Gregory Murad Reis

Florida International University

Lecture Information:
  • June 14, 2018
  • 11:00 AM
  • ECS 349
Photo of Gregory Murad Reis

Speaker Bio

Gregory Murad Reis is a Ph.D. candidate in Computer Science and a Science without Borders fellow working under Dr. Leonardo Bobadilla’s supervision at the MoRA Lab. His research interests span the fields of Underwater Robotics, Data Analysis, Mathematical Modeling, Artificial Intelligence, STEM Outreach and Equity in STEM Education. He has published papers on localization and navigation of underwater robots in GPS-denied environments, analysis of the spatio-temporal dynamics of the ocean, persistent monitoring of the ocean using drifters, among others. He has also worked with instrumentation, mathematical modeling and artificial intelligence applied to agricultural development (animal welfare and cooling systems) in Brazil for five years.

Gregory holds a Bachelor of Science in Computer Science and a Master of Science in Systems Engineering at Federal University of Lavras, Brazil. He also worked as a Professor in the Exact Sciences Department at Federal University of Lavras, Brazil, teaching undergraduate Math courses for Computer Science and Engineering majors. At FIU, Gregory worked as a research mentor for several undergraduate students in their summer research programs (such as Science without Borders, NSF-RET, NSF-REU); an academic mentor for FIU students with intellectual disabilities; a student assistant at SCIS and he has led the Robotics Workshop for high school teachers and students sponsored by The Ultimate Software Academy for Computer Science.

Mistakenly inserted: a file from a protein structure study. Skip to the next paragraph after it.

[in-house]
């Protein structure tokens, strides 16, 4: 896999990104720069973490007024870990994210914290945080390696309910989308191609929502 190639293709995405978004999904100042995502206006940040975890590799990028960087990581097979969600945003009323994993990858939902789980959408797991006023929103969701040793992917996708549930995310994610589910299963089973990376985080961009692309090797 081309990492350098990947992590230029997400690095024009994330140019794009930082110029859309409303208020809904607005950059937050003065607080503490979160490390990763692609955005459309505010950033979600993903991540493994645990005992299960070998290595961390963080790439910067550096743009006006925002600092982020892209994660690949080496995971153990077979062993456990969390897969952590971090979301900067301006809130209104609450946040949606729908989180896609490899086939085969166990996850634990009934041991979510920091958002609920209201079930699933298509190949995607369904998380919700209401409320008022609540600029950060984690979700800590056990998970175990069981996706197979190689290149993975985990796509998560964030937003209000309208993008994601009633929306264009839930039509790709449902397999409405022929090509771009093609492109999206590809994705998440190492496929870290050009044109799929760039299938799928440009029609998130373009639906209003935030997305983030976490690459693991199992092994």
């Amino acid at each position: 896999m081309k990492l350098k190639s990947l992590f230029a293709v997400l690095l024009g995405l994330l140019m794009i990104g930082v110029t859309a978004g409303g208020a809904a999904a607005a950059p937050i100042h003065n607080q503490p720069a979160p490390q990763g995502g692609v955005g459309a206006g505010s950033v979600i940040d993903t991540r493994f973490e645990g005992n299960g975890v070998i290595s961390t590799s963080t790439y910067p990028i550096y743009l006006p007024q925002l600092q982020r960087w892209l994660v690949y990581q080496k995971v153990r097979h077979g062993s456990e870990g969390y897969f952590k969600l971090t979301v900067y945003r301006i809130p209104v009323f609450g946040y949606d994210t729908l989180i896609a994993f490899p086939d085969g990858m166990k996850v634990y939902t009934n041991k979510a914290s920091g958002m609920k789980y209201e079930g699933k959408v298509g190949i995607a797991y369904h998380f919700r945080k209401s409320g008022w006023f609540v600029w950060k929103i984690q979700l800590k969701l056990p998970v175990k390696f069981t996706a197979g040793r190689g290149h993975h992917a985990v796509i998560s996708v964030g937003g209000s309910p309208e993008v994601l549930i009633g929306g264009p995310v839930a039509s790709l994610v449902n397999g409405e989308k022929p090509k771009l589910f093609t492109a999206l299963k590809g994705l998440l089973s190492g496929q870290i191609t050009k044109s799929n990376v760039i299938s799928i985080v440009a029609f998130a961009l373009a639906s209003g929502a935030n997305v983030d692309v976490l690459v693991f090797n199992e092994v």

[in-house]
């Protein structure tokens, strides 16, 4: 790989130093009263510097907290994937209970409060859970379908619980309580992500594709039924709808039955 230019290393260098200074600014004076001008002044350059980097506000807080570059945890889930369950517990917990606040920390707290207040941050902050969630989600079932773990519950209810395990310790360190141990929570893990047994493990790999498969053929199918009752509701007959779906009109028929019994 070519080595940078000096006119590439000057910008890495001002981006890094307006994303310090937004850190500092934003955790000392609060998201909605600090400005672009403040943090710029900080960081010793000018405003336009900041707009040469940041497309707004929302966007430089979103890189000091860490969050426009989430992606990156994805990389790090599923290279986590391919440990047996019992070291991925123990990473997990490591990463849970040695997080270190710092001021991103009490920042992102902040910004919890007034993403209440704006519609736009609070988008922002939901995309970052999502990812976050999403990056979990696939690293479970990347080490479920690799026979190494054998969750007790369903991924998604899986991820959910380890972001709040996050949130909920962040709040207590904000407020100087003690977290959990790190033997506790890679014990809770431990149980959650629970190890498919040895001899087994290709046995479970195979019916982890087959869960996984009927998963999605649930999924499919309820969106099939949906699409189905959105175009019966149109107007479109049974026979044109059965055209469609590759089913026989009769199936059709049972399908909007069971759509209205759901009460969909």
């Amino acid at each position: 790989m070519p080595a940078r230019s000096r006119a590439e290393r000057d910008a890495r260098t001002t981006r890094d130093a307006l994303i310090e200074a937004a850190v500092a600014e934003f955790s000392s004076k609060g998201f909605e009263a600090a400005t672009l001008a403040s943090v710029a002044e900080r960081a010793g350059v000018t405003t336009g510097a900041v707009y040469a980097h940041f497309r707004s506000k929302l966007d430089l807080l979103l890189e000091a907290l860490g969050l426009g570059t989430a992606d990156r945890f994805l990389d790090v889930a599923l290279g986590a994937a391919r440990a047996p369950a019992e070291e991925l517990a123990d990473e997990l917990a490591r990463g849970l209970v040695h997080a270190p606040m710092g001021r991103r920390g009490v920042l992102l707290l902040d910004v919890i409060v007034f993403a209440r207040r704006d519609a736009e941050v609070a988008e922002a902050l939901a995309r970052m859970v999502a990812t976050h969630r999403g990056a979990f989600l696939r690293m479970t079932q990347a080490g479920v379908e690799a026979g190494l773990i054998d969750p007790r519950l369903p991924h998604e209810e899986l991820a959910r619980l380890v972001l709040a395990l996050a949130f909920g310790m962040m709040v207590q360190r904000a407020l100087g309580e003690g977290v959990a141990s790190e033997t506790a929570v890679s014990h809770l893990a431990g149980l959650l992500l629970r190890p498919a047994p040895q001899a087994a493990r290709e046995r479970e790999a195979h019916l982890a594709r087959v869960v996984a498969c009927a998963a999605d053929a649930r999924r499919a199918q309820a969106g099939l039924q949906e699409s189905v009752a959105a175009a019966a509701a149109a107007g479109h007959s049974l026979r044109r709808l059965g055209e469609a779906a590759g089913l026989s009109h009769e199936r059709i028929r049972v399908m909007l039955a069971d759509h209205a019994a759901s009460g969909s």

Aquatic robots, such as Autonomous Underwater Vehicles (AUVs), play a major role in the study of ocean processes that require long-term sampling efforts and commonly perform navigation via dead-reckoning using an accelerometer, a magnetometer, a compass, an IMU and a depth sensor for feedback. However, these instruments are subjected to large drift, leading to unbounded uncertainty in location. Moreover, the spatio-temporal dynamics of the ocean environment, coupled with limited communication capabilities, make navigation and localization difficult, especially in coastal regions where the majority of interesting phenomena occur. To add to this, the interesting features are themselves spatio-temporally dynamic, and effective sampling requires a good understanding of vehicle localization relative to the sampled feature.

Therefore, our work is motivated by the desire to enable intelligent data collection of complex dynamics and processes that occur in coastal ocean environments to further our understanding and prediction capabilities. The study originated from the need to localize and navigate aquatic robots in a GPS-denied environment and examine the role of the spatio-temporal dynamics of the ocean into the localization and navigation processes. The methods and techniques needed range from the data collection to the localization and navigation algorithms used on-board of the aquatic vehicles. The focus of this work is to develop algorithms for localization and navigation of AUVs in GPS-denied environments. We developed an Augmented terrain-based framework that incorporates physical science data, i.e., temperature, salinity, pH, etc., to enhance the topographic map that the vehicle uses to navigate. In this navigation scheme, the bathymetric data are combined with the physical science data to enrich the uniqueness of the underlying terrain map and increase the accuracy of underwater localization.